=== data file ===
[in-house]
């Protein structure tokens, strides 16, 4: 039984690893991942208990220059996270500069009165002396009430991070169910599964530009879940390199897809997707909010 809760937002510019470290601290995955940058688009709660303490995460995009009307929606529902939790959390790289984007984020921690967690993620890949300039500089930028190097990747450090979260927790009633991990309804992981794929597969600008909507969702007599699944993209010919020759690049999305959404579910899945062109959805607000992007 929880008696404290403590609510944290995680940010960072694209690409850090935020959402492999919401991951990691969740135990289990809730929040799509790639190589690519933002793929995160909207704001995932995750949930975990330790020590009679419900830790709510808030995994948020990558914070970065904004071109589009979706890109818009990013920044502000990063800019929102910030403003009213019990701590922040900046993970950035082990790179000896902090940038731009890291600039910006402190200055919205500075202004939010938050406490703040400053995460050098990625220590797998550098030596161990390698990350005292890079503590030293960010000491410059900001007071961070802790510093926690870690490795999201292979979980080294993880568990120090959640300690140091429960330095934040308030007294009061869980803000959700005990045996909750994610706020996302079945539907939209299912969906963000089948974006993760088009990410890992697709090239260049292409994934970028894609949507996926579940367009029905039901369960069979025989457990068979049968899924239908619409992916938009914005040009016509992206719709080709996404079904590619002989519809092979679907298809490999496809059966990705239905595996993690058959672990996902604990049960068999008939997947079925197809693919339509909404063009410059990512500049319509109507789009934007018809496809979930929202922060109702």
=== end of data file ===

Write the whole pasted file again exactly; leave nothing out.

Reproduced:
[in-house]
């Protein structure tokens, strides 16, 4: 039984690893991942208990220059996270500069009165002396009430991070169910599964530009879940390199897809997707909010 809760937002510019470290601290995955940058688009709660303490995460995009009307929606529902939790959390790289984007984020921690967690993620890949300039500089930028190097990747450090979260927790009633991990309804992981794929597969600008909507969702007599699944993209010919020759690049999305959404579910899945062109959805607000992007 929880008696404290403590609510944290995680940010960072694209690409850090935020959402492999919401991951990691969740135990289990809730929040799509790639190589690519933002793929995160909207704001995932995750949930975990330790020590009679419900830790709510808030995994948020990558914070970065904004071109589009979706890109818009990013920044502000990063800019929102910030403003009213019990701590922040900046993970950035082990790179000896902090940038731009890291600039910006402190200055919205500075202004939010938050406490703040400053995460050098990625220590797998550098030596161990390698990350005292890079503590030293960010000491410059900001007071961070802790510093926690870690490795999201292979979980080294993880568990120090959640300690140091429960330095934040308030007294009061869980803000959700005990045996909750994610706020996302079945539907939209299912969906963000089948974006993760088009990410890992697709090239260049292409994934970028894609949507996926579940367009029905039901369960069979025989457990068979049968899924239908619409992916938009914005040009016509992206719709080709996404079904590619002989519809092979679907298809490999496809059966990705239905595996993690058959672990996902604990049960068999008939997947079925197809693919339509909404063009410059990512500049319509109507789009934007018809496809979930929202922060109702």